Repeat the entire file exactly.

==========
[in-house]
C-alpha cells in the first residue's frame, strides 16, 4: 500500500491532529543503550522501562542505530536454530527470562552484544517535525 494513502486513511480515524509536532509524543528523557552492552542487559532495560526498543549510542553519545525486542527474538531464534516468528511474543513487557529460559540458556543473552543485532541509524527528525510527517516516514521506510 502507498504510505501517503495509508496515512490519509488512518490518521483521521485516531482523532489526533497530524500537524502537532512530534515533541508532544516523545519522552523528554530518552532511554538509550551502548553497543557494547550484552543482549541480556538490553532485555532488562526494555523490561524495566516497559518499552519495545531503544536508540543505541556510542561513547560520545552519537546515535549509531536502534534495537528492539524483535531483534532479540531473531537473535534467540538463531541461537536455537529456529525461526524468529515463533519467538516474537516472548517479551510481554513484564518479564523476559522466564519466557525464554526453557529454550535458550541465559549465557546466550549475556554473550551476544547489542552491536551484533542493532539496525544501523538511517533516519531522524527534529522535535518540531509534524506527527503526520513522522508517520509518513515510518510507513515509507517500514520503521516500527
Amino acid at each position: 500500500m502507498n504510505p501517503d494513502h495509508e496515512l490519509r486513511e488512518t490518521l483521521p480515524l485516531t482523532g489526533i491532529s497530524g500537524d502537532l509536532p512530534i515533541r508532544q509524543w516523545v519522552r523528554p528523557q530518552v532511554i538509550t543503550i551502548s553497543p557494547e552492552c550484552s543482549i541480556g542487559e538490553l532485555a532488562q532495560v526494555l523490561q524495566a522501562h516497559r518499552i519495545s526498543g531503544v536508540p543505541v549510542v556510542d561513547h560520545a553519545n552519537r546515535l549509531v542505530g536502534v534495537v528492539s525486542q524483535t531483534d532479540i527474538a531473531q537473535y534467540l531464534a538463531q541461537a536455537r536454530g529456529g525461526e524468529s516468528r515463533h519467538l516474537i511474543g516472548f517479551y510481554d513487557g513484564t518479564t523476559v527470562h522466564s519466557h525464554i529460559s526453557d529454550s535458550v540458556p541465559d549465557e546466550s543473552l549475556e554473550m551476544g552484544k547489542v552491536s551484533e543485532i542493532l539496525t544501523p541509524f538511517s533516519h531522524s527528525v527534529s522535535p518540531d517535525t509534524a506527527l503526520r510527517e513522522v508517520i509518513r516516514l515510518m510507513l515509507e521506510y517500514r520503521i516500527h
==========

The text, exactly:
[in-house]
C-alpha cells in the first residue's frame, strides 16, 4: 500500500491532529543503550522501562542505530536454530527470562552484544517535525 494513502486513511480515524509536532509524543528523557552492552542487559532495560526498543549510542553519545525486542527474538531464534516468528511474543513487557529460559540458556543473552543485532541509524527528525510527517516516514521506510 502507498504510505501517503495509508496515512490519509488512518490518521483521521485516531482523532489526533497530524500537524502537532512530534515533541508532544516523545519522552523528554530518552532511554538509550551502548553497543557494547550484552543482549541480556538490553532485555532488562526494555523490561524495566516497559518499552519495545531503544536508540543505541556510542561513547560520545552519537546515535549509531536502534534495537528492539524483535531483534532479540531473531537473535534467540538463531541461537536455537529456529525461526524468529515463533519467538516474537516472548517479551510481554513484564518479564523476559522466564519466557525464554526453557529454550535458550541465559549465557546466550549475556554473550551476544547489542552491536551484533542493532539496525544501523538511517533516519531522524527534529522535535518540531509534524506527527503526520513522522508517520509518513515510518510507513515509507517500514520503521516500527
Amino acid at each position: 500500500m502507498n504510505p501517503d494513502h495509508e496515512l490519509r486513511e488512518t490518521l483521521p480515524l485516531t482523532g489526533i491532529s497530524g500537524d502537532l509536532p512530534i515533541r508532544q509524543w516523545v519522552r523528554p528523557q530518552v532511554i538509550t543503550i551502548s553497543p557494547e552492552c550484552s543482549i541480556g542487559e538490553l532485555a532488562q532495560v526494555l523490561q524495566a522501562h516497559r518499552i519495545s526498543g531503544v536508540p543505541v549510542v556510542d561513547h560520545a553519545n552519537r546515535l549509531v542505530g536502534v534495537v528492539s525486542q524483535t531483534d532479540i527474538a531473531q537473535y534467540l531464534a538463531q541461537a536455537r536454530g529456529g525461526e524468529s516468528r515463533h519467538l516474537i511474543g516472548f517479551y510481554d513487557g513484564t518479564t523476559v527470562h522466564s519466557h525464554i529460559s526453557d529454550s535458550v540458556p541465559d549465557e546466550s543473552l549475556e554473550m551476544g552484544k547489542v552491536s551484533e543485532i542493532l539496525t544501523p541509524f538511517s533516519h531522524s527528525v527534529s522535535p518540531d517535525t509534524a506527527l503526520r510527517e513522522v508517520i509518513r516516514l515510518m510507513l515509507e521506510y517500514r520503521i516500527h